June is Pride Month, and this year, a program that has guided hundreds of Panthers on their journey to a college degree celebrates 20 years at FIU: the LGBTQA Mentorship Program.
Run by the FIU Pride Center in the Office of Social Justice and Inclusion, the program provides support, safety and guidance to LGBTQA students as they discover who they are. Students are matched with an LGBTQA faculty or staff mentor, with whom they meet confidentially throughout the year to identify and work toward personal goals. Students and their mentors may discuss anything from academics to the decision to come out, and more, in a nonjudgmental environment.
“The LGBTQA Mentorship Program has proven to be essential to the overall development, growth and learning of both the mentee and mentor, and we continue to be excited that we can offer programs with this type of rigor to the FIU community,” said David Bynes, director of the Office of Social Justice and Inclusion. Since 2018, the program has averaged 35 mentees and 22 mentors each year.
Through the mentorship program, students have a safe space to meet and network with peers. Throughout the year, the Pride Center hosts activities, such as game nights, where mentees can get to know each other. The center also organizes events for mentees to attend with their mentors, including guided tours of FIU’s museums. The goal is to facilitate bonds among mentees and mentors that extend beyond academics to support a student’s holistic achievement.
Leslie Seminario MS ’15, who is in her third year as a program mentor, said she has seen her mentees make significant strides while participating in the program, including becoming more confident and social and getting involved on campus.
“It’s so important for FIU to have a program like this, and the Pride Center as a whole, because right now, maybe more than ever, it’s scary to be a member of the LGBTQA community,” said Seminario, an FIU alumna and research specialist in the Dietetics & Nutrition program. “It’s great that FIU provides a safe space, a haven, for its students.”
Seminario said mentoring students has been a rewarding experience. She has seen some of her mentees go on to apply to graduate and medical school, and she remains in touch with them to provide recommendations and guidance as needed.
“I didn’t have a program like this when I was growing up, or even a gay alliance club at my high school. But I always knew the importance of finding my community – my chosen family,” said Seminario. “I think it’s important our students have someone maybe a little older than them who can validate their experience and be a role model.”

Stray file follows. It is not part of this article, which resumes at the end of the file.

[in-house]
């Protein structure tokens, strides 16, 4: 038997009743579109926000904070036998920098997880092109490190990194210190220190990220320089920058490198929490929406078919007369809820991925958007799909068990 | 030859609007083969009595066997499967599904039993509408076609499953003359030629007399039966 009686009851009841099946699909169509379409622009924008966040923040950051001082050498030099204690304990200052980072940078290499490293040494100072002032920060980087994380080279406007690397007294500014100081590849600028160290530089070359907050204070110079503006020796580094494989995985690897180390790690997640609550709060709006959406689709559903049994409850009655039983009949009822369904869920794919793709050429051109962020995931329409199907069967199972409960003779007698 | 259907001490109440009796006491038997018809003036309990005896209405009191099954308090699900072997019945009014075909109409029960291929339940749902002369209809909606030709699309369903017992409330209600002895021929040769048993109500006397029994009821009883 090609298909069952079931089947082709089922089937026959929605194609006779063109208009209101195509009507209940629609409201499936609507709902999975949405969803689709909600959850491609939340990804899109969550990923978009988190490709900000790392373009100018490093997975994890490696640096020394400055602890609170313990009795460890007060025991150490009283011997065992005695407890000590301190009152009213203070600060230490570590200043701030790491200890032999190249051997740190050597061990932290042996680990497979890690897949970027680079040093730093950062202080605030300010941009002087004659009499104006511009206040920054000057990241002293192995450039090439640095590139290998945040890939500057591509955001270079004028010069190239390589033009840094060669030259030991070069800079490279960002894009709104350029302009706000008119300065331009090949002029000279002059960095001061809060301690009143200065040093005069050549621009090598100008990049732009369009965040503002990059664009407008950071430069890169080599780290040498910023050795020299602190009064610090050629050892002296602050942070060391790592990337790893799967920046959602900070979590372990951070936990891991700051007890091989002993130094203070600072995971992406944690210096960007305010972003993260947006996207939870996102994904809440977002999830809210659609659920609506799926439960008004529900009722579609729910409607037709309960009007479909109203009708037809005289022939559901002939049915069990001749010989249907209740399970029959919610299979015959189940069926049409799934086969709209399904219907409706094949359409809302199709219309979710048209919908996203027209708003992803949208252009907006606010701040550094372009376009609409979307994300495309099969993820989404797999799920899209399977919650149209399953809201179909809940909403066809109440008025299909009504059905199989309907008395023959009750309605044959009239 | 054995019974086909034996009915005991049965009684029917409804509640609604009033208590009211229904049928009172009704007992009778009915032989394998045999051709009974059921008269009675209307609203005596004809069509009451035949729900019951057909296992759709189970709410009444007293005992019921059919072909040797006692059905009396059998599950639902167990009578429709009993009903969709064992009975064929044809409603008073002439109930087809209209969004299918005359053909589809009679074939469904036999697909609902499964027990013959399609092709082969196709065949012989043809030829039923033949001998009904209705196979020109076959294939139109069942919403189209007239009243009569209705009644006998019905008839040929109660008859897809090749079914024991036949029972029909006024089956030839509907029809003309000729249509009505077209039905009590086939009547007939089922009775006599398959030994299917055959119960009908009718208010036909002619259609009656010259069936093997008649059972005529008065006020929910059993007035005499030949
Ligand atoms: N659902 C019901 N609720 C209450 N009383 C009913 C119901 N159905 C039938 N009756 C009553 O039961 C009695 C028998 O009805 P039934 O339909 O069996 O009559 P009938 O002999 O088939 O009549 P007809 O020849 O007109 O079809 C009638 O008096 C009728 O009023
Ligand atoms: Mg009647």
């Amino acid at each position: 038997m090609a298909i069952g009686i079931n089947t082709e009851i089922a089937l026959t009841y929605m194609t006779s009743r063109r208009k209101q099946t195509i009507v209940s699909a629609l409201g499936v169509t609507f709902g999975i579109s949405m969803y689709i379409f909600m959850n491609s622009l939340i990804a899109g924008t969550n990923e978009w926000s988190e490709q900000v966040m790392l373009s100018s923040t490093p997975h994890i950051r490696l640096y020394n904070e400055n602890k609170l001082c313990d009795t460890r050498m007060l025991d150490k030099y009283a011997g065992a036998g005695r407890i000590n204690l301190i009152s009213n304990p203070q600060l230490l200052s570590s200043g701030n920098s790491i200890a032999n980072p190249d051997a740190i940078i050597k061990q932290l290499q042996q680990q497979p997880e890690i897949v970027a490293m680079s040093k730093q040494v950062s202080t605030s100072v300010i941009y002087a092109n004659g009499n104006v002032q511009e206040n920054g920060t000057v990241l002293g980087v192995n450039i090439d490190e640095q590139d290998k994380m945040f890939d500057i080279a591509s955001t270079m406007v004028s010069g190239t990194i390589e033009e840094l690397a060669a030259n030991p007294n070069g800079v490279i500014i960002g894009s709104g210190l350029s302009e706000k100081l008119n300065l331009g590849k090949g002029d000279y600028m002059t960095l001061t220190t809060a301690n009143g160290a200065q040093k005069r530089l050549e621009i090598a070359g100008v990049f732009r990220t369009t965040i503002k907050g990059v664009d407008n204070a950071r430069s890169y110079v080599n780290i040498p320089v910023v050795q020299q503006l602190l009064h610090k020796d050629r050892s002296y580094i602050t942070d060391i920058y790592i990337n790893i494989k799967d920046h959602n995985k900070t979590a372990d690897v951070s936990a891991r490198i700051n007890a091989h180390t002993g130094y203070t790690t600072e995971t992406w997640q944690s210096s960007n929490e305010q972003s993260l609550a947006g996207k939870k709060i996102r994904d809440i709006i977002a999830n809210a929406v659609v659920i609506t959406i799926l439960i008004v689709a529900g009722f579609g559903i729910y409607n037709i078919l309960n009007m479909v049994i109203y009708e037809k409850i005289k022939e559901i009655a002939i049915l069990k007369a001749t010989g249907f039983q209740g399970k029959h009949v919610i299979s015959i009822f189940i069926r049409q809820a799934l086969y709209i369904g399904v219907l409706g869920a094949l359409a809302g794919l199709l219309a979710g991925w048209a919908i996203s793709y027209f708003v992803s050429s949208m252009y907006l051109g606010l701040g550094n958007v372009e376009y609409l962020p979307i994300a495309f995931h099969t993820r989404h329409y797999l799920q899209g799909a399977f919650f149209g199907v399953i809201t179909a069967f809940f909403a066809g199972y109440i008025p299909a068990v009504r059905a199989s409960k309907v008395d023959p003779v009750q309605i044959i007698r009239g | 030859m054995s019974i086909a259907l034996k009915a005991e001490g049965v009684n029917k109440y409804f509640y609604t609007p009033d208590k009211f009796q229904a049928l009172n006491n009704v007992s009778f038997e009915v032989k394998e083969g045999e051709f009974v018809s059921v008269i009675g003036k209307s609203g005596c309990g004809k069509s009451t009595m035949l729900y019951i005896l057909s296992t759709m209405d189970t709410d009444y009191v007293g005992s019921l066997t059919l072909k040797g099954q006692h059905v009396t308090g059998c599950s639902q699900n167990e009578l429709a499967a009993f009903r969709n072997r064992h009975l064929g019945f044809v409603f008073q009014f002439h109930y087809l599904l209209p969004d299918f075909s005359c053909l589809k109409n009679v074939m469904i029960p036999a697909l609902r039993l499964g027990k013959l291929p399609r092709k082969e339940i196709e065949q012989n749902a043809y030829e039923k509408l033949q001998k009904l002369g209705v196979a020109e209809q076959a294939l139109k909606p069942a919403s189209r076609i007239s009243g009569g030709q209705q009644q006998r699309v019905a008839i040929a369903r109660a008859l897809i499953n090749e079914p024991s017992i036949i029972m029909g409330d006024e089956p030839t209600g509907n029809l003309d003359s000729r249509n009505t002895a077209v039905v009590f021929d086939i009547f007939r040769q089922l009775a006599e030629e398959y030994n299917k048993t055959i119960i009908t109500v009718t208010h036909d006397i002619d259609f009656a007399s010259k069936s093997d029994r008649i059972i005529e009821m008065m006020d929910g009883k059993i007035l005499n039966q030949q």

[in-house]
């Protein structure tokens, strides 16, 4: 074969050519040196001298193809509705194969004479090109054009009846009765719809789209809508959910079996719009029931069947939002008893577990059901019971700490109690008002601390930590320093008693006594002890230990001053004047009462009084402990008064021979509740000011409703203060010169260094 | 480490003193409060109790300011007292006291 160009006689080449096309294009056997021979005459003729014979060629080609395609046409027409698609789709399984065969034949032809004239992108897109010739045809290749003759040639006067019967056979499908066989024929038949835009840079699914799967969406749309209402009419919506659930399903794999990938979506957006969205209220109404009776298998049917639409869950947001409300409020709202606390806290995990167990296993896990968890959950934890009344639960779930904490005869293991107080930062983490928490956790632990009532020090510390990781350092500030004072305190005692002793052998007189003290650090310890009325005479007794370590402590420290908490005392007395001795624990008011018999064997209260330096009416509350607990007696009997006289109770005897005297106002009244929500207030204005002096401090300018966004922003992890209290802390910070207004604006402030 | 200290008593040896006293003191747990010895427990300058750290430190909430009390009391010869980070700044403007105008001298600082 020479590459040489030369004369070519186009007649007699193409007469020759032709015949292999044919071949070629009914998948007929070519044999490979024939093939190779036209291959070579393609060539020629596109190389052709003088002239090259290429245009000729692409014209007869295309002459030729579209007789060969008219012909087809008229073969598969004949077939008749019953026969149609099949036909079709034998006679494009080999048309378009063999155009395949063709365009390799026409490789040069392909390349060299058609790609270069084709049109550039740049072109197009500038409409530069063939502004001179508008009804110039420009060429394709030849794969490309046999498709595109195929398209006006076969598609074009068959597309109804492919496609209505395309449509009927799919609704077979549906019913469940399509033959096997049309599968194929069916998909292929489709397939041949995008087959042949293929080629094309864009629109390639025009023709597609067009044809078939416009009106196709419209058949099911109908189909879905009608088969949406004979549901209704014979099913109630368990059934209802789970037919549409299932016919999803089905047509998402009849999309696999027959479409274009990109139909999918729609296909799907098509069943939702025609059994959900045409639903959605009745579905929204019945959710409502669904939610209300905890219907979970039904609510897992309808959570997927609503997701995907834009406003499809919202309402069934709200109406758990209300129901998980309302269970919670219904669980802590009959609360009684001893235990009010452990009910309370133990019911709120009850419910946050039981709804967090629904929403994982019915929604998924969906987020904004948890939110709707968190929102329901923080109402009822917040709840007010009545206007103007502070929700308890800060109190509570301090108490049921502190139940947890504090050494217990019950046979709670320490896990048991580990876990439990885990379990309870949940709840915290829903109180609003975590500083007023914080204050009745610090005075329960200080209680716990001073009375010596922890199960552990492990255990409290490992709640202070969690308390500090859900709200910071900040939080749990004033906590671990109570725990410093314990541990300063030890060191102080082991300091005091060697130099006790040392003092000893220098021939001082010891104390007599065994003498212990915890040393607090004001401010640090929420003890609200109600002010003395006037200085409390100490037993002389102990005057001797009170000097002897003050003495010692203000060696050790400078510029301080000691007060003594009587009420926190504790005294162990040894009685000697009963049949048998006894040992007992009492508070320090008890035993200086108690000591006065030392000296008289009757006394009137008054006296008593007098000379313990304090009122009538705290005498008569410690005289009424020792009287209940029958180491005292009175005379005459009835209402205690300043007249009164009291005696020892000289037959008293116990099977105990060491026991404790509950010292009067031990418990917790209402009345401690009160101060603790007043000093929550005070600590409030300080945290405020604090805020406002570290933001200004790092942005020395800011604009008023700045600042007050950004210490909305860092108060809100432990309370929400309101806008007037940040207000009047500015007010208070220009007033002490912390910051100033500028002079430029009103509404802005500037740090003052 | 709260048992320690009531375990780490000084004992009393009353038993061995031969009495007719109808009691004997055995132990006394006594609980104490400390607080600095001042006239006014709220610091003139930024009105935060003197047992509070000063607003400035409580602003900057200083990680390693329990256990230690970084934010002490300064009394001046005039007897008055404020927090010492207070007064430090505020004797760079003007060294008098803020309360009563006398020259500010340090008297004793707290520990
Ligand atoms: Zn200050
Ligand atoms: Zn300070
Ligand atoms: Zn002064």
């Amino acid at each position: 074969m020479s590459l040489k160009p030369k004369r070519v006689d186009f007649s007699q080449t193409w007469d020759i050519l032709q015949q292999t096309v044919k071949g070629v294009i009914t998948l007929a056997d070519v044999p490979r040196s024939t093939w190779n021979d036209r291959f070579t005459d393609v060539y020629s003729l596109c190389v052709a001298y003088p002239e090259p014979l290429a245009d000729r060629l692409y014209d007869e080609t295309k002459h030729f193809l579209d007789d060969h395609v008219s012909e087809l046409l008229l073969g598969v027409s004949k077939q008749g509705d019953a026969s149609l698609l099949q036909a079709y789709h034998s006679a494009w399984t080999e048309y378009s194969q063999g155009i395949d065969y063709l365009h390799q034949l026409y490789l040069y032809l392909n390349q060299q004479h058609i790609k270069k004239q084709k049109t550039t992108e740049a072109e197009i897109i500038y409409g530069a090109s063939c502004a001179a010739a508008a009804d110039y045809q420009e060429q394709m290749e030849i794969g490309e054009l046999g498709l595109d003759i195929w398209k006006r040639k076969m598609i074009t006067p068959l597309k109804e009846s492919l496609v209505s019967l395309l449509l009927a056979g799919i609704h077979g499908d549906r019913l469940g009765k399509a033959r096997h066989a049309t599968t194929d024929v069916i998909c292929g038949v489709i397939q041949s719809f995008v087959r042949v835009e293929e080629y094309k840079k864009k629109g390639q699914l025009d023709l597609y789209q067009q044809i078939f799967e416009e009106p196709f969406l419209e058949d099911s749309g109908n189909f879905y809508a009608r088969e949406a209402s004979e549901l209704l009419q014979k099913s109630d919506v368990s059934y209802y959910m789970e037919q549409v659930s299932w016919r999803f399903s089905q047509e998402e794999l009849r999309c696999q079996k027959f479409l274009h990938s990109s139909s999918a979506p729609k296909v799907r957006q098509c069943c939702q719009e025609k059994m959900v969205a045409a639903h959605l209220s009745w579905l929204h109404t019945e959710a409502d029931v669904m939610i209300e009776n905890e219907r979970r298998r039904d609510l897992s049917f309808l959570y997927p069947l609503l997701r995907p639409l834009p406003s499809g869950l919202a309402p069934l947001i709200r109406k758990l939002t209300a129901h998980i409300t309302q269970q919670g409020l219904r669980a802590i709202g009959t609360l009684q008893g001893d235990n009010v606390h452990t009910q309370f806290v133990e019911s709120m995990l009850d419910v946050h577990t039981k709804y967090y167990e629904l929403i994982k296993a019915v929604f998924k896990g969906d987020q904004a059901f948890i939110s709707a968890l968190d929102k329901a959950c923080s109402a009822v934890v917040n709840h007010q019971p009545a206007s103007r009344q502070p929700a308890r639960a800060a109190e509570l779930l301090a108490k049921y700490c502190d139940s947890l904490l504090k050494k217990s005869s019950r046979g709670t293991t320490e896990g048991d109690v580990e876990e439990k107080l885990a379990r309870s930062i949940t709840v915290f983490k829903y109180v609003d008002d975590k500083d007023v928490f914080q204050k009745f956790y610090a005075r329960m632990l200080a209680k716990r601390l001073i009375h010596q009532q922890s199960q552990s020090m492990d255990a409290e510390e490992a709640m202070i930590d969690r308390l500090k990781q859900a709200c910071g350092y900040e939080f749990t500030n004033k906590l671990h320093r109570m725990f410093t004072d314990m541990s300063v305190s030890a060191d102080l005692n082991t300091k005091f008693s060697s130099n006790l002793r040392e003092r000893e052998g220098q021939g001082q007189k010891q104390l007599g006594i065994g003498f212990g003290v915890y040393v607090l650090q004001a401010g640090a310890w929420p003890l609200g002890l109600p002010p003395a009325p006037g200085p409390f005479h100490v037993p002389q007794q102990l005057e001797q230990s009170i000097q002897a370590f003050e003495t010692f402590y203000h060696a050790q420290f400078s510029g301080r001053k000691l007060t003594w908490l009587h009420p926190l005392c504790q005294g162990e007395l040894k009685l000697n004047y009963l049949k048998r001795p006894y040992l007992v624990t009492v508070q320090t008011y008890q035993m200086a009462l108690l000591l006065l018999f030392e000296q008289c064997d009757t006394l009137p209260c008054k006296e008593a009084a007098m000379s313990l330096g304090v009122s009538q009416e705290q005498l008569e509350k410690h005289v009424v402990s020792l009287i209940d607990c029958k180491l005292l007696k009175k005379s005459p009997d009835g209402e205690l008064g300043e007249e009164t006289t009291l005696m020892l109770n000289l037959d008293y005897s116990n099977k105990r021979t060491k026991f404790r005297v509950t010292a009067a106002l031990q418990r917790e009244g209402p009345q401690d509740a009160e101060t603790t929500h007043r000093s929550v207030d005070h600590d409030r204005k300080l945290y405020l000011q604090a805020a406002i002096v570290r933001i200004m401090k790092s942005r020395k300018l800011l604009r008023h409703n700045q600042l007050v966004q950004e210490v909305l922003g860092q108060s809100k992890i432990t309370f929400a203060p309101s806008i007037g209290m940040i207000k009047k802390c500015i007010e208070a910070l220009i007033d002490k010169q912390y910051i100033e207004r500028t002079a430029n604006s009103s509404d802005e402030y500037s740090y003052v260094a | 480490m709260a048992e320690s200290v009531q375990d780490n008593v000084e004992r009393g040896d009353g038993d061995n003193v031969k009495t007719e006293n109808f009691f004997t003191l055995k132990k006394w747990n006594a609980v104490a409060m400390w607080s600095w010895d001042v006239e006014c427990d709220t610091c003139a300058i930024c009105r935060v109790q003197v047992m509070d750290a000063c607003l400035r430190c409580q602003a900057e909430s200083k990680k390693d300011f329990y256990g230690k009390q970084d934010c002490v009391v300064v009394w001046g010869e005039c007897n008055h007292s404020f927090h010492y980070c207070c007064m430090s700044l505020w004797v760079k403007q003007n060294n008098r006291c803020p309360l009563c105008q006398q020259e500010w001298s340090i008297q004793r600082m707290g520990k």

Seminario’s mentee, FIU Teach student Kami Hernandez, agrees the program has helped her build strong connections at FIU. Having emigrated from Chile in 2015 (a country where LGBTQA representation was not prominent when she was growing up), Hernandez said she was traditionally a shy teenager. During high school in Florida, she forged a handful of friendships in the LGBTQA community but still felt comfortable keeping her identity mostly to herself.
After graduating high school amid the COVID-19 pandemic, Hernandez set a goal to get involved on campus and find friends in the LGBTQA community at FIU. It’s what led her to the mentorship program, where she bonded with Seminario over a mutual love for Marvel.
“I tend to be quiet, but Leslie and I have so much in common. She really gets me talking,” Hernandez said. Hernandez is so grateful for Seminario’s guidance that she applied to participate in the program a second time. With plans to spend a year teaching STEM in the local public school system before applying to medical school, she said it’s reassuring to meet adults who share similar life experiences to her own.
“It’s encouraging to know there are older [LGBTQA] people who have done something with their lives and want to share what they’ve learned,” Hernandez said.
Set to graduate this year, Hernandez said she is proud of the progress she’s made at FIU. She is more confident and outgoing, and she has found a network of peers.
“The mentorship program is like a family,” Hernandez said.
FIU graduate and current Master of Arts in Global Affairs student Moon Medina said the program helped them navigate a heavy course load and make the right choices to determine their professional path. Medina plans to pursue a career in international development or human rights advocacy, and they earned a bachelor’s degree in international relations with minors in Spanish and political science and a certificate in Asian globalization and Latin America in 2021. Along the way, their mentors provided the support and guidance to succeed.
“[My mentor] was able to be there for me as a sounding board and helped me explore my career options to find which one brings me joy, which one makes me think the hardest,” said Medina, who found the program so valuable, they participated a second year with a new mentor.
With the encouragement of their mentors, Medina joined the FIU Pride Student Union’s executive board as a founding member, attended the Miami Beach Pride Parade, and assisted the Pride Center in its advocation for the university’s Chosen First Name Policy, which took effect in 2020. By building friendships within FIU’s LGBTQA community, Medina learned about the many and diverse identities in the community.
Medina shared this advice for students who may be considering applying for the LGBTQA Mentorship Program: “One of the best parts is being able to talk to people you already have something in common with, just by being in the program. Make sure you make the most of it – not just the professional side, but the personal side, as well.”
Applications are still being accepted for the upcoming cohort. Interested students may follow the Pride Center on Instagram and Facebook for more information.